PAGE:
Saltiest Pond on Earth

Saltiest Pond on Earth
Saltiest Pond on Earth

Today’s image is the answer to Earth Observatory’s December Puzzler.

The world’s saltiest body of water is tucked away in a valley in one of the most extreme environments on Earth. It rarely snows and never rains in the McMurdo Dry Valleys. Winter temperatures can drop to -50 degrees Celsius (-58 degrees Fahrenheit), and the few ponds and lakes in the valleys are capped by ice that is several meters thick.

Then there’s Don Juan Pond. The ankle-deep pond in the lowest part of Upper Wright Valley is so salty that its calcium-chloride rich waters rarely freeze. Salt particles lower the freezing point of water by moving between water molecules and impeding the formation of the crystal lattice structure of ice.

With a salinity level over 40 percent, Don Juan is significantly saltier than most of the other hypersaline lakes around the world. The Dead Sea has a salinity of 34 percent; the Great Salt Lake varies between 5 and 27 percent. Earth’s oceans have an average salinity of 3.5 percent.

The Advanced Land Imager (ALI) on NASA’s Earth Observing-1 (EO-1) satellite captured this image on January 3, 2014. The ellipse-shaped lake is situated at the bottom of a basin between the Dais plateau and the Asgard Range to the south. It has a slightly darker hue than the salt-encrusted lake bottom around it.

The lower image shows a broader view of Wright Valley. Notice the network of channels just east of Wright Upper Glacier, an intricate feature eroded into dolerite bedrock known as the Labyrinth. Frozen Lake Vanda is visible to the northeast of Don Juan Pond.

While hydrologists have long thought that groundwater bubbled up from below to feed the pond, recent research by Brown University geologists Jay Dickson and James Head has shown that the water most likely comes from the atmosphere. By setting up cameras that took thousands of time-lapse photographs of the lake, the scientists observed that salts in the soil suck available moisture from the air through a process called deliquescence. These water-rich salts then trickle down slopes toward the pond, often mixing with small amounts of melt water from snow and ice. The process creates dark water tracks on the surface, some of which are visible in the ALI image.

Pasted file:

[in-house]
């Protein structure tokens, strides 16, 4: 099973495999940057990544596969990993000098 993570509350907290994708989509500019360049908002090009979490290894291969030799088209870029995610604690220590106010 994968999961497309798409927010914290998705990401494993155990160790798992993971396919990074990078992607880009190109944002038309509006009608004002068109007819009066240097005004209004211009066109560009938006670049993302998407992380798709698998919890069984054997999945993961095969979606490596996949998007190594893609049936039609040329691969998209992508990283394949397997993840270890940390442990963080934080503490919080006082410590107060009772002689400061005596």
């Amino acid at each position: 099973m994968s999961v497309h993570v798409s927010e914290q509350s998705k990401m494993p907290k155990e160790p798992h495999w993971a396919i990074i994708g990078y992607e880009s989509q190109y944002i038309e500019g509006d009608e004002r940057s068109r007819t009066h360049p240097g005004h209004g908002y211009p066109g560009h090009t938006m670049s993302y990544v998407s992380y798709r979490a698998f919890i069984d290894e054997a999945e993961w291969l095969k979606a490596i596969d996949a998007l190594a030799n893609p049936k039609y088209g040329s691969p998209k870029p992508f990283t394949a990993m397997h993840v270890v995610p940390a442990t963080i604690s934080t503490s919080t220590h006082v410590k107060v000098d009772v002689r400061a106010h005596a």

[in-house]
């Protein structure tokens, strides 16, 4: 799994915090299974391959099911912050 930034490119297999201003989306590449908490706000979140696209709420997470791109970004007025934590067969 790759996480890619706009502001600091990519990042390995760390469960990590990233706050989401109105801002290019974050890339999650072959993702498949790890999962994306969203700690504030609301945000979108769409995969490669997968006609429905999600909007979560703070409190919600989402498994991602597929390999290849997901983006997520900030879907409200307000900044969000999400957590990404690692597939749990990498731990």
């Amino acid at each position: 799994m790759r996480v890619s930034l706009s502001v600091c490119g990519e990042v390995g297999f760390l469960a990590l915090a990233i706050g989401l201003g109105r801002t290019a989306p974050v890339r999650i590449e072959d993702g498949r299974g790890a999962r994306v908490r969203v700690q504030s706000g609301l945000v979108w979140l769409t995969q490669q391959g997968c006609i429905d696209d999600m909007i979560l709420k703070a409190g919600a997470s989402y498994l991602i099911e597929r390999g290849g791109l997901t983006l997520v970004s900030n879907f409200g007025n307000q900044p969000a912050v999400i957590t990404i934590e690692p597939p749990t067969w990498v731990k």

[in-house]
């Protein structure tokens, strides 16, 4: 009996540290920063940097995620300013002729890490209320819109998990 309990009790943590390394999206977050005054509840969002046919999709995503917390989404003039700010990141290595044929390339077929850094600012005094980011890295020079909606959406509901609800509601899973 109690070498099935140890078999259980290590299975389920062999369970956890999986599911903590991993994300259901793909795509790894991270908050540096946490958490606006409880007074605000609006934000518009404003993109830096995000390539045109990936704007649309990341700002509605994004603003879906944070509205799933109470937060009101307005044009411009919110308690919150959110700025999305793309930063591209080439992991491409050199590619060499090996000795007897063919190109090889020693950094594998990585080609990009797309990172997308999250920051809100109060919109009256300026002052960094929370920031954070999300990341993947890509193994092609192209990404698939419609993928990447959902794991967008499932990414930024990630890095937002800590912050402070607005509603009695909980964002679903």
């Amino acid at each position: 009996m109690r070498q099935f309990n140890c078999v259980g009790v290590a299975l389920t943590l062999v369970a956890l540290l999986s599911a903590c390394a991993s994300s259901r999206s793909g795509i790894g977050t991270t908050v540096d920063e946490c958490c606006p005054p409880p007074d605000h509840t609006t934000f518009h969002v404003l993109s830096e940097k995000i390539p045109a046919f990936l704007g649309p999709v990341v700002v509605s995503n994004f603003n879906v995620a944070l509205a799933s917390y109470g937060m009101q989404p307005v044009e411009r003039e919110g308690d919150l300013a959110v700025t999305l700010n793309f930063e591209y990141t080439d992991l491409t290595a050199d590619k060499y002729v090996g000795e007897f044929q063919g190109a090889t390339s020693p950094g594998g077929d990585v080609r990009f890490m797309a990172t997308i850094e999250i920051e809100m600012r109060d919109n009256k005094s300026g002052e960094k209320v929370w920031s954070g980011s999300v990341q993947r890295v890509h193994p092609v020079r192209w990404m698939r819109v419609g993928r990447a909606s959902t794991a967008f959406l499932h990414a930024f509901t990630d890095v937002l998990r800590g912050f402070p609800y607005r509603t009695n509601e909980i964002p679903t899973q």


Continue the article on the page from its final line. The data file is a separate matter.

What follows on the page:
For astrobiologists, one of the most tantalizing aspects of Don Juan Pond is the possibility that its salty water contains microscopic life. If life can survive in such an extreme environment, it would lend credence to the idea that life exists—or once existed—in hypersaline features on Mars. “There is certainly biology in the vicinity of the pond and some evidence for biologic activity in the pond itself, but this activity could be explained by abiotic processes,” said Dickson. ”Mars has a lot of salt and used to have a lot of water.”

NASA Earth Observatory image by Jesse Allen, using EO-1 ALI data provided courtesy of the NASA EO-1 team and the U.S. Geological Survey. Caption by Adam Voiland. Congratulations to Dan Mahr, Lee Saper, and Edwin Clatworthy for being some of our first readers to answer the December 2014 puzzler correctly.

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